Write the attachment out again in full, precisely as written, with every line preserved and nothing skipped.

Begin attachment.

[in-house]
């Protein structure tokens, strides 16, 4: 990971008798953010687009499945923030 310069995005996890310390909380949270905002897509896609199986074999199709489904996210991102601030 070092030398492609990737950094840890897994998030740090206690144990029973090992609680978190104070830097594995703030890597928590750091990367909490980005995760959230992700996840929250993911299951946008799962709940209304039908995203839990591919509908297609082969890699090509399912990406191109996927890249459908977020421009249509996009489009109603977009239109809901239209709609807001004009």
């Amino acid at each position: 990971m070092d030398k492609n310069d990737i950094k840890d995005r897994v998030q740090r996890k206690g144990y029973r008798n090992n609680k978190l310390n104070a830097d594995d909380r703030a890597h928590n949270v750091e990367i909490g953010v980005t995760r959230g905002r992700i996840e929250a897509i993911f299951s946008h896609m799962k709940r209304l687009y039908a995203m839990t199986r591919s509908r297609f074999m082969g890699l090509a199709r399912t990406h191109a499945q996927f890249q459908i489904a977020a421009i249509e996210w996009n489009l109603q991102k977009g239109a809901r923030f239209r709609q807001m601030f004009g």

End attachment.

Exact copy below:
[in-house]
């Protein structure tokens, strides 16, 4: 990971008798953010687009499945923030 310069995005996890310390909380949270905002897509896609199986074999199709489904996210991102601030 070092030398492609990737950094840890897994998030740090206690144990029973090992609680978190104070830097594995703030890597928590750091990367909490980005995760959230992700996840929250993911299951946008799962709940209304039908995203839990591919509908297609082969890699090509399912990406191109996927890249459908977020421009249509996009489009109603977009239109809901239209709609807001004009």
């Amino acid at each position: 990971m070092d030398k492609n310069d990737i950094k840890d995005r897994v998030q740090r996890k206690g144990y029973r008798n090992n609680k978190l310390n104070a830097d594995d909380r703030a890597h928590n949270v750091e990367i909490g953010v980005t995760r959230g905002r992700i996840e929250a897509i993911f299951s946008h896609m799962k709940r209304l687009y039908a995203m839990t199986r591919s509908r297609f074999m082969g890699l090509a199709r399912t990406h191109a499945q996927f890249q459908i489904a977020a421009i249509e996210w996009n489009l109603q991102k977009g239109a809901r923030f239209r709609q807001m601030f004009g």